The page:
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Technology and warfare

The future of war: Autonomous weapons, AI, and cyberwarfare

How robots and cyber weapons are shaping the conduct of war—and what they mean for civilian security

Director of Innovation Strategy, International Rescue Committee
Chief Innovation Officer, International Rescue Committee


The United States is anticipating major changes in the future of warfare. The Pentagon’s unclassified 2017 budget spent about $7.4 billion on artificial intelligence and supporting fields. The Trump administration requested $15 billion in cybersecurity spending for 2019. Yet from the humanitarian perspective, it’s still low-tech, age-old tactics—bombing hospitals in Syria, scorched-earth campaigns in South Sudan—that are the primary causes of harm to civilian populations.

How will emerging technologies shape the conduct and consequences of war? And how will they impact civilian security? Today on Displaced, Loren DeJonge Schulman and Erin Simpson—both hosts of Bombshell, a podcast covering national security and defense issues—explore how technological innovation is transforming armed conflict. Delving into autonomous weapons, AI, and cyber, Schulman and Simpson draw out their implications for the proliferation of violence and humanitarian response.

Erin Simpson

The public debate surrounding autonomous weapons often evokes fears of Terminator-style “killer robots.” Schulman and Simpson temper these concerns: militaries tend to be “control freaks,” Schulman says, and humans maintain authority over weapons release. It’s possible that the AI and machine learning systems that guide targeting processes could ultimately be used to protect civilian lives by reducing human bias to more accurately identify non-combatants.

Still, both guests agree that human decision-making remains essential, both to ensure accountability for collateral damage and to guard against countermeasures designed to fool machines. The challenge, Simpson suggests, lies in determining “what are those applications that machines are particularly good at, where they can reduce human bias, and then what are those sorts of decisions...where human judgment actually is really deeply necessary.”

Loren DeJonge Schulman

Cyber warfare isn’t often discussed in the context of humanitarian action, but cyber attacks on critical civilian infrastructure—such as the 2017 “Wannacry” attack on Britain’s National Health Service—could have devastating impacts on local populations. Simpson points out that most cyber attacks aim to “stay below the threshold of large scale military response” by targeting private companies and social media rather than government systems. Still, it’s not yet clear whether cyber war will be confined to cyberspace, or if cyber aggressions will trigger conventional military responses that could threaten civilian lives. “We are still figuring out as a national security system how is it that cyber fits into our conception of what goes next on the ladder” of military and diplomatic escalation, Schulman observes.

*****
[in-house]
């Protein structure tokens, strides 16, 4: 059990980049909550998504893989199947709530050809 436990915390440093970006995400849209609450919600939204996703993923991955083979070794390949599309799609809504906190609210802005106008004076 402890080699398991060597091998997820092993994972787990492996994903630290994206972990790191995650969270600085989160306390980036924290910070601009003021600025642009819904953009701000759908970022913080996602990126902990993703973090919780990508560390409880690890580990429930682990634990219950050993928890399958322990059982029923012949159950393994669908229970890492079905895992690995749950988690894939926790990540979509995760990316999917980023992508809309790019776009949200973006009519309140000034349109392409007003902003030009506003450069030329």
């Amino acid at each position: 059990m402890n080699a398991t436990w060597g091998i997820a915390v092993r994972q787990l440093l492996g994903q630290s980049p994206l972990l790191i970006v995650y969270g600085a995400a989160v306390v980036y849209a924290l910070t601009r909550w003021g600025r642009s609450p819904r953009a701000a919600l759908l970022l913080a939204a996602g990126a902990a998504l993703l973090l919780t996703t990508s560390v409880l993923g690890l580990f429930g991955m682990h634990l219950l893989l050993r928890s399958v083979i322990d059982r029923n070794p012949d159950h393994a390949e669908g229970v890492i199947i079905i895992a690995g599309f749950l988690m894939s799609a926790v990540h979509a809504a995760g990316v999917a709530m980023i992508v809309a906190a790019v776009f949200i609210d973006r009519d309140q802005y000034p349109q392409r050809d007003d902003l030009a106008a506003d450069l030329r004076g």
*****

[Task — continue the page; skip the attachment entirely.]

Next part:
“Policymakers who are not well versed on [new technology] may over-assume how good and how impactful it is and perhaps possibly how many lives it could possibly save … skepticism of how good they actually are needs to be consistent and brought up frequently with human level decision makers as much as we can.“

How might the technologies underlying these new warfighting tools be used to reduce the likelihood or severity of violent conflict and humanitarian crises? Schulman and Simpson explore positive applications of new technologies, including sensor systems for disaster warning and the ability of ordinary people to broadcast the impacts of war on their own lives.

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Related Resources: 

Are Killer Robots the Future of War? Parsing the Facts of Autonomous Weapons - Kelsey Atherton, New York Times

Autonomous Weapons: An Open Letter from AI & Robotics Researchers - Future of Life Institute

The Algorithms of August - Michael C. Horowitz, Foreign Policy

Weaponized AI is Coming. Are Algorithmic Forever Wars Our Future? - Ben Tarnoff, The Guardian

The Potential Human Cost of Cyber Operations: Starting the Conversation - Laurent Gisel and Lukasz Olejnik, ICRC

Behind the Magical Thinking: Lessons from Policymaker Relationships with Drones - Loren DeJonge Schulman, Center for a New American Security

To Stop Endless War, Raise Taxes - Sarah Keps, Vox


Opinions and views expressed by guests are their own and do not reflect those of the International Rescue Committee.